“Three may keep a secret, if two of them are dead.”~ Benjamin Franklin
These ancient words hold true even in today’s world of great transparency, clarity, and intelligence.
Because, by design, business means the creation of value and creation of value in today’s age has become easier if you have access to information.
Especially for digital businesses, it is easy for people to “copy” your value creation process because of the nature of the digital.
That is why you will see people who keep talking about transparency and clarity, insisting others to sign NDA and have private discussion areas.
Sometimes the secret is your way of “seeing” the world.
Sometimes the secret is a proprietary algorithm.
Sometimes the secret is your use of empathy as a tool.
Sometimes the secret is your boring niche.
When it comes to investing in a business, I look for founders (and their second line leaders if they have them) who know the secret of their personal fire and the secret of their business and when that will be no longer a secret!
This clarity can make or a tank a business.
If you are thinking to move to a new city, it might make sense to spend a week or two at a hostel room in downtown.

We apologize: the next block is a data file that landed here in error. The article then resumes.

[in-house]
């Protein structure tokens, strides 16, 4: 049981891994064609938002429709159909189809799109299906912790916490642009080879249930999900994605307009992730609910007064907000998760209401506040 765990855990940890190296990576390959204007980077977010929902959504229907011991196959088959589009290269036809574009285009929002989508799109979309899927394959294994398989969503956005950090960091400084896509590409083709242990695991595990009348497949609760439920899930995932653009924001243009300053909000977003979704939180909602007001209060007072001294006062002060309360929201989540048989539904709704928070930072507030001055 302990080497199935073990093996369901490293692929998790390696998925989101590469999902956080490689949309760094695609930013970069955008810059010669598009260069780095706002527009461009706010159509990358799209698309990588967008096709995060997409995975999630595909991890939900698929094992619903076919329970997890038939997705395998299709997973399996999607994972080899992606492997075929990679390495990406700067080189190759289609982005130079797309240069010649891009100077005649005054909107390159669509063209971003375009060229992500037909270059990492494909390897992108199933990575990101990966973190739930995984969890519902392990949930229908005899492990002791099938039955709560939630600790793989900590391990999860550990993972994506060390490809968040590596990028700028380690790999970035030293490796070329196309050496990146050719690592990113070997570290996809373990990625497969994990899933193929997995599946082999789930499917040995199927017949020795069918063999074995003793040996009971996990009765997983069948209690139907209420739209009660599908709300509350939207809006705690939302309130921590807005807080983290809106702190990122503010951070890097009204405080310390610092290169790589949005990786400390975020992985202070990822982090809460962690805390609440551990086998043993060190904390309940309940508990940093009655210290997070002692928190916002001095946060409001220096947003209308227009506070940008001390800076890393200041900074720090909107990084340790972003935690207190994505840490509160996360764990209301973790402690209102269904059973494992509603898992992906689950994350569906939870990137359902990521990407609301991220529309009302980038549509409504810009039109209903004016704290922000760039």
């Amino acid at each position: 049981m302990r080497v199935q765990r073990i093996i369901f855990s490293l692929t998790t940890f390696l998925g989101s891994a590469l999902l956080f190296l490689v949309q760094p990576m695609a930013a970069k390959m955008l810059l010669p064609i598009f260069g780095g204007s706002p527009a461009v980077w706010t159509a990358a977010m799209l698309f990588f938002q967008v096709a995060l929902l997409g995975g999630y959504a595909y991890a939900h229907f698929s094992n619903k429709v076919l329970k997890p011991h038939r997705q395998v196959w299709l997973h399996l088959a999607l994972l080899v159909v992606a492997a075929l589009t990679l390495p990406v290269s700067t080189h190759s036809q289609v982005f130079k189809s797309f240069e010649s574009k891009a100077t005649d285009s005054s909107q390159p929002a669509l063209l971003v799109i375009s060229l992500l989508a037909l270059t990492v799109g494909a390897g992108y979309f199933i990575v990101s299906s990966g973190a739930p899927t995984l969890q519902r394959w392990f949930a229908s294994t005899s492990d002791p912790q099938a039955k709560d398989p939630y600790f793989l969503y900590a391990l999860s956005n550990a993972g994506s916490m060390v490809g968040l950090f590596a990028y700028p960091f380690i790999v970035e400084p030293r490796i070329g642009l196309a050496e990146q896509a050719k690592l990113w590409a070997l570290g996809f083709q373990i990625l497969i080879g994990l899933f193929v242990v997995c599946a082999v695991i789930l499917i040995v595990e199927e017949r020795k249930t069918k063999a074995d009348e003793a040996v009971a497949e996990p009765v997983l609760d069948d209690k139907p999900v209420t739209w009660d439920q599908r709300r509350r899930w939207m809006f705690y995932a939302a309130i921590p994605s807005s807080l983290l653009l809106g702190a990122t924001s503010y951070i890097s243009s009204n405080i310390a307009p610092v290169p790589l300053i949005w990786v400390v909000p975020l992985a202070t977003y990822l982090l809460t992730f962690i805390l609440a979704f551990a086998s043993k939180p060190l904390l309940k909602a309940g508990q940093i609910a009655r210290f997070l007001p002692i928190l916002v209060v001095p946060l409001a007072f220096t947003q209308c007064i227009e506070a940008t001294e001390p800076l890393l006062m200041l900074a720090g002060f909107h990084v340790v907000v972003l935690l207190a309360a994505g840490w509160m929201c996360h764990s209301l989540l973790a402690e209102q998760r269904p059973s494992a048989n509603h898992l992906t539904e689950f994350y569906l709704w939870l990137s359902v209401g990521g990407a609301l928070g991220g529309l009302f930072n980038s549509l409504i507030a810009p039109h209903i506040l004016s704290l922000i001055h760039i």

The hostel won’t offer the five-star accommodation and won’t offer the best of the best comforts, but you will get to know about the realities of the city when you stay there.
And during your tenure with the hostel, you will understand more about the city than you would if you stay in a good hotel and try to find a place to stay in the evenings and during the weekends.
The same logic applies when you are on a lookout to hire a consultant or an advisor or an expert.
It’s comfortable to hire a consultant whose company has a fancy website. It’s comfortable to hire the consultant who has been referred by your brother in law. It’s comfortable to hire the consultant who has “pleased” you in the initial discussion.
But unless you have experienced working with them on a test/pilot project, it all assumptions.
If you are hiring a consultant, advisor or an expert, experience him/her for at least an hour (or preferably, a day) and work on some real task(s) together.
Sure, it is difficult to produce any tangible result within an hour or a day but observe the process: it doesn’t matter if you ask silly or intelligent questions, just have him come up with his own perspective to the solution of the problem you have directly and/or indirectly described.
Observe what you feel. This is more or less what you are going to feel while working with him.
If it is too much uncomfortable, he might not be the consultant you want to have on your project.